Allan Armbrecht is using a natural “drain cleaner” to purify tile water. The Colo, IA, farmer and his neighbor installed a 10-acre wetland below several existing tile outlets. The wetland reduces nitrates flowing from 1,100 acres of cropland, keeping pollutants out of the nearby Skunk River. It also provides wildlife habitat; and all without lowering drainage efficiency.
Armbrecht’s wetland – one of more than 50 strategically located wetlands built through the Iowa Conservation Reserve Enhancement Program (CREP) – is part of a drive to improve drainage water quality in Iowa’s heavily tiled midsection. These wetlands can cut the nitrates moving from farm fields into rivers by half, long term, says Matt Lechtenberg, CREP field support coordinator.
“I’ve always been interested in conservation,” says Armbrecht, who grows corn and soybeans in Story County, IA, and also sells seeds and farm chemicals. He started ridge-tilling in the early 1980s and went to no-till 10 years ago. He uses Nu-Till planter attachments to manage residue and apply starter fertilizer. He sidedresses nitrogen (N), and does spring and fall stalk-nitrate tests to fine-tune N rates. Over the past 20 years, he’s tiled most of his cropland and installed terraces on erodible terrain.
Yet even the most careful farmers, like Armbrecht, can’t avoid some nutrient losses from row-crop land, says William Crumpton, Iowa State University (ISU) wetlands ecologist. “You have to let water drain to grow crops, and when water moves, nitrates are carried with it.”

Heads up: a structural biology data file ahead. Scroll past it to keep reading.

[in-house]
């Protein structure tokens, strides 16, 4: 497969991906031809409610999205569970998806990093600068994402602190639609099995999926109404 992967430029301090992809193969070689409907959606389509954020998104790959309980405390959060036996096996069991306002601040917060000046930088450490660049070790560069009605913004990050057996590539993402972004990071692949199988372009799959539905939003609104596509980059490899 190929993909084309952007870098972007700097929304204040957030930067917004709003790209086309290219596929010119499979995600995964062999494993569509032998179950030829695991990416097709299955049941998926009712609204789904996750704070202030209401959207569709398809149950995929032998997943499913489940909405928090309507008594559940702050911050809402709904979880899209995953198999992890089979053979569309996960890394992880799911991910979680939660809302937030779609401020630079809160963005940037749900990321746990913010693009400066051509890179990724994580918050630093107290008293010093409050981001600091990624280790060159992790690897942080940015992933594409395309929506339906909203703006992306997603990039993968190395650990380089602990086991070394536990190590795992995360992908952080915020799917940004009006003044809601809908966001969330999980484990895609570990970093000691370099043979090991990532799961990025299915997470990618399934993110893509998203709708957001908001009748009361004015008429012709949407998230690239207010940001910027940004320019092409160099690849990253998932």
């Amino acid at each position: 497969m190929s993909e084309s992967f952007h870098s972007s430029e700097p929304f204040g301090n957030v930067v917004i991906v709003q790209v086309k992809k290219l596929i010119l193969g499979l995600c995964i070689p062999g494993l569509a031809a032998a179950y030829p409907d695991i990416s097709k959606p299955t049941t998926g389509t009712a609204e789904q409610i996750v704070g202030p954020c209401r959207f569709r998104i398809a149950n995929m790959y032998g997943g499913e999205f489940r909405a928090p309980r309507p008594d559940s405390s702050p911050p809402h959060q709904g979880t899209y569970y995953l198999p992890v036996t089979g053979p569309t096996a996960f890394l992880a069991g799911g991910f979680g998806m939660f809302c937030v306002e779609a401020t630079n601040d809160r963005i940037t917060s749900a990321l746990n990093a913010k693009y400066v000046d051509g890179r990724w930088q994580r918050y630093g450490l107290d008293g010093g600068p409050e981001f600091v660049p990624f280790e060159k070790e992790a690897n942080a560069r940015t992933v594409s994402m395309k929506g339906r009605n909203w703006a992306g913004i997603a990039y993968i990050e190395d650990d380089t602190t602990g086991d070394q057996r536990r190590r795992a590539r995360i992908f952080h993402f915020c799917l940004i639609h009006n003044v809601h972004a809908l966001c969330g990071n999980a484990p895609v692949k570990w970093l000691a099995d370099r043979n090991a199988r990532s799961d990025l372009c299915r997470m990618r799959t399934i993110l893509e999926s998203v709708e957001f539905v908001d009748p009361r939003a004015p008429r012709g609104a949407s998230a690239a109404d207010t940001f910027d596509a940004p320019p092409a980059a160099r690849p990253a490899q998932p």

Nutrient-laden farm drainage water is one source of poor water quality in rivers and lakes, and of oxygen deprivation in coastal waters, says Donald Hey, Illinois wetlands scientist and environmental engineer who served on the EPA’s Gulf of Mexico Hypoxia Assessment Plan committee. This environmental damage is “an external cost” of agriculture, which is now being shouldered by society, says Hey, a leading proponent of using wetlands to clean up water pollution and manage flooding.
Farm drainage water can also contaminate drinking water, ISU’s Crumpton says. “Nitrate concentrations discharged from row-crop land typically exceed drinking-water standards.”
The EPA is calling for a 45% cut in the amount of N and phosphorus (P) entering the Gulf of Mexico from the Mississippi and Ohio River watersheds. And states are being asked to adopt N and P water-quality standards. For corn and soybean growers, the proposedstandards “will be very difficult to meet just by how you manage in-field practices,” Crumpton says.
Iowa is leading the effortto use wetlands to purify ag drainage water.